Major advances in Question Answering technology were needed for IBM Watson to play Jeopardy! at championship level -- the show requires rapid-fire answers to challenging natural language questions, broad general knowledge, high precision, and accurate confidence estimates. In addition, Jeopardy! features four types of decision making carrying great strategic importance: (1) Daily Double wagering; (2) Final Jeopardy wagering; (3) selecting the next square when in control of the board; (4) deciding whether to attempt to answer, i.e., "buzz in." Using sophisticated strategies for these decisions, that properly account for the game state and future event probabilities, can significantly boost a player's overall chances to win, when compared with simple "rule of thumb" strategies. This article presents our approach to developing Watson's game-playing strategies, comprising development of a faithful simulation model, and then using learning and Monte-Carlo methods within the simulator to optimize Watson's strategic decision-making. After giving a detailed description of each of our game-strategy algorithms, we then focus in particular on validating the accuracy of the simulator's predictions, and documenting performance improvements using our methods. Quantitative performance benefits are shown with respect to both simple heuristic strategies, and actual human contestant performance in historical episodes. We further extend our analysis of human play to derive a number of valuable and counterintuitive examples illustrating how human contestants may improve their performance on the show.
Ferrucci, David (IBM T. J. Watson Research Center) | Brown, Eric (IBM T. J. Watson Research Center) | Chu-Carroll, Jennifer (IBM T. J. Watson Research Center) | Fan, James (IBM T. J. Watson Research Center) | Gondek, David (IBM T. J. Watson Research Center) | Kalyanpur, Aditya A. (IBM T. J. Watson Research Center) | Lally, Adam (IBM T. J. Watson Research Center) | Murdock, J. William (IBM T. J. Watson Research Center) | Nyberg, Eric (Carnegie Mellon University) | Prager, John (IBM T. J. Watson Research Center) | Schlaefer, Nico (Carnegie Mellon University) | Welty, Chris (IBM T. J. Watson Research Center)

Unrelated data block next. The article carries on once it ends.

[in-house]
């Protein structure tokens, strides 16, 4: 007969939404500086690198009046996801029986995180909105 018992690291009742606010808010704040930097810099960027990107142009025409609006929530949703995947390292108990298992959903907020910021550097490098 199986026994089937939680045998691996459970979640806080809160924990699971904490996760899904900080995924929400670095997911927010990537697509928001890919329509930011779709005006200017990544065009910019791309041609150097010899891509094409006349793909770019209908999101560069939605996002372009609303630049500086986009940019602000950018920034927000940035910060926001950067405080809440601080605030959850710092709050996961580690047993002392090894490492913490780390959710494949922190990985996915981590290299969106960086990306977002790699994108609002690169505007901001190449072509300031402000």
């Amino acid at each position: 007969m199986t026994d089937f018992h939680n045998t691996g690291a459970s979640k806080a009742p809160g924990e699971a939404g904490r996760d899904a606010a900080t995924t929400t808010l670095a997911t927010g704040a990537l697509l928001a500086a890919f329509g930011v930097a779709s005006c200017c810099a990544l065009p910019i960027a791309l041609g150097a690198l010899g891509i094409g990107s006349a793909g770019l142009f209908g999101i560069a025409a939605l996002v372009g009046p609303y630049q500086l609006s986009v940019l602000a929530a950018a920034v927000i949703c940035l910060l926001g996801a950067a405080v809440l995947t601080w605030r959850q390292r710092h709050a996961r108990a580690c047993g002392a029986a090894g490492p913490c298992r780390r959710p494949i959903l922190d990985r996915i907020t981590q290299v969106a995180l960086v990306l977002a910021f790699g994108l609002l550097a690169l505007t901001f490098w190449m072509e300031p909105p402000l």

IBM Research undertook a challenge to build a computer system that could compete at the human champion level in real time on the American TV Quiz show, Jeopardy! The extent of the challenge includes fielding a real-time automatic contestant on the show, not merely a laboratory exercise. The Jeopardy! Challenge helped us address requirements that led to the design of the DeepQA architecture and the implementation of Watson. After 3 years of intense research and development by a core team of about 20 researches, Watson is performing at human expert-levels in terms of precision, confidence and speed at the Jeopardy! Quiz show. Our results strongly suggest that DeepQA is an effective and extensible architecture that may be used as a foundation for combining, deploying, evaluating and advancing a wide range of algorithmic techniques to rapidly advance the field of QA.